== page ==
incarcerate

[ verb in-kahr-suh-reyt; adjective in-kahr-ser-it, -suh-reyt ]
/ verb ɪnˈkɑr səˌreɪt; adjective ɪnˈkɑr sər ɪt, -səˌreɪt /

verb (used with object), in·car·cer·at·ed, in·car·cer·at·ing.

to imprison; confine.
to enclose; constrict closely.

adjective


Nearby words

  1. incapacitated,
  2. incapacity,
  3. incapacity benefit,
  4. incaparina,
  5. incapsulate,
  6. incarcerated,
  7. incarcerated hernia,
  8. incarceration,
  9. incardinate,
  10. incardination

Origin of incarcerate

1520–30; < Medieval Latin incarcerātus past participle of incarcerāre to imprison, equivalent to in- in-2 + carcer prison + -ātus -ate1

Related formsin·car·cer·a·tion, nounin·car·cer·a·tive, adjectivein·car·cer·a·tor, nounun·in·car·cer·at·ed, adjective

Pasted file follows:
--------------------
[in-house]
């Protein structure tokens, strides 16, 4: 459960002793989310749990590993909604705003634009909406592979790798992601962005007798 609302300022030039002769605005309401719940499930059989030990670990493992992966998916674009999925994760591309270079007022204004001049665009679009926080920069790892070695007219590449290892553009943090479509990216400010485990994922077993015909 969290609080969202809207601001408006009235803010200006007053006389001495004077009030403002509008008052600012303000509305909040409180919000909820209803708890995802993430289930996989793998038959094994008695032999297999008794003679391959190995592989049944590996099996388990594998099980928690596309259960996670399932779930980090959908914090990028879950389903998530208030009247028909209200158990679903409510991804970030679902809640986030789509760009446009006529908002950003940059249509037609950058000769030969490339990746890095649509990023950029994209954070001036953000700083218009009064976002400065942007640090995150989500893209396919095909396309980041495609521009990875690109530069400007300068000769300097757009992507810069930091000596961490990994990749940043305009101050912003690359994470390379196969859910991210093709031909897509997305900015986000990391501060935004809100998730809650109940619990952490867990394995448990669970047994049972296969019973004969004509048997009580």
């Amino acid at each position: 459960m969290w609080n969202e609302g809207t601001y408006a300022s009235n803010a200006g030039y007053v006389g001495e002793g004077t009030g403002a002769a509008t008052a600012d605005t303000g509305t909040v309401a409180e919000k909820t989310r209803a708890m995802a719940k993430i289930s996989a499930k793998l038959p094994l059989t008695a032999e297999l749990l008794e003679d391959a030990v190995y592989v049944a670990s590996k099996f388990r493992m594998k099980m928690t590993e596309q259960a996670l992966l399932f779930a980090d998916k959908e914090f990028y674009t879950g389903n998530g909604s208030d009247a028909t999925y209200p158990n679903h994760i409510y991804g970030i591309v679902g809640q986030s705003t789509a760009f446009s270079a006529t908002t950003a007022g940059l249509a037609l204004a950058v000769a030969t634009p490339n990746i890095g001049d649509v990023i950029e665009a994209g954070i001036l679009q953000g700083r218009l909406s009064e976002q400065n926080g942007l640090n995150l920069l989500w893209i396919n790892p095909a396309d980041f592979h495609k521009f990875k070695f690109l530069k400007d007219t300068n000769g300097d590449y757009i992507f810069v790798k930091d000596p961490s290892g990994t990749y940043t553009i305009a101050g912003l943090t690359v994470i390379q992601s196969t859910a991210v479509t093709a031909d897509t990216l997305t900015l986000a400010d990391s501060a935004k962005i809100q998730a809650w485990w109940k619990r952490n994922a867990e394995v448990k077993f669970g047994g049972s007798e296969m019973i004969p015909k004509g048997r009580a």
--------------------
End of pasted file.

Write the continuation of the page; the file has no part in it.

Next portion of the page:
Dictionary.com Unabridged Based on the Random House Unabridged Dictionary, © Random House, Inc. 2019

Examples from the Web for incarcerated


British Dictionary definitions for incarcerated

incarcerate

/ (ɪnˈkɑːsəˌreɪt) /

verb

(tr) to confine or imprison
Derived Formsincarceration, nounincarcerator, noun

Word Origin for incarcerate

C16: from Medieval Latin incarcerāre, from Latin in- ² + carcer prison

Collins English Dictionary - Complete & Unabridged 2012 Digital Edition © William Collins Sons & Co. Ltd. 1979, 1986 © HarperCollins Publishers 1998, 2000, 2003, 2005, 2006, 2007, 2009, 2012

Word Origin and History for incarcerated

incarcerate

v.

1550s, a back-formation from incarceration, or else from Medieval Latin incarceratus, past participle of incarcerare "to imprison" (see incarceration). Related: Incarcerated; incarcerating.

Online Etymology Dictionary, © 2010 Douglas Harper

Medicine definitions for incarcerated

incarcerated

[ ĭn-kärsə-rā′tĭd ]

adj.

Confined or trapped, as a hernia.

The American Heritage® Stedman's Medical Dictionary Copyright © 2002, 2001, 1995 by Houghton Mifflin Company. Published by Houghton Mifflin Company.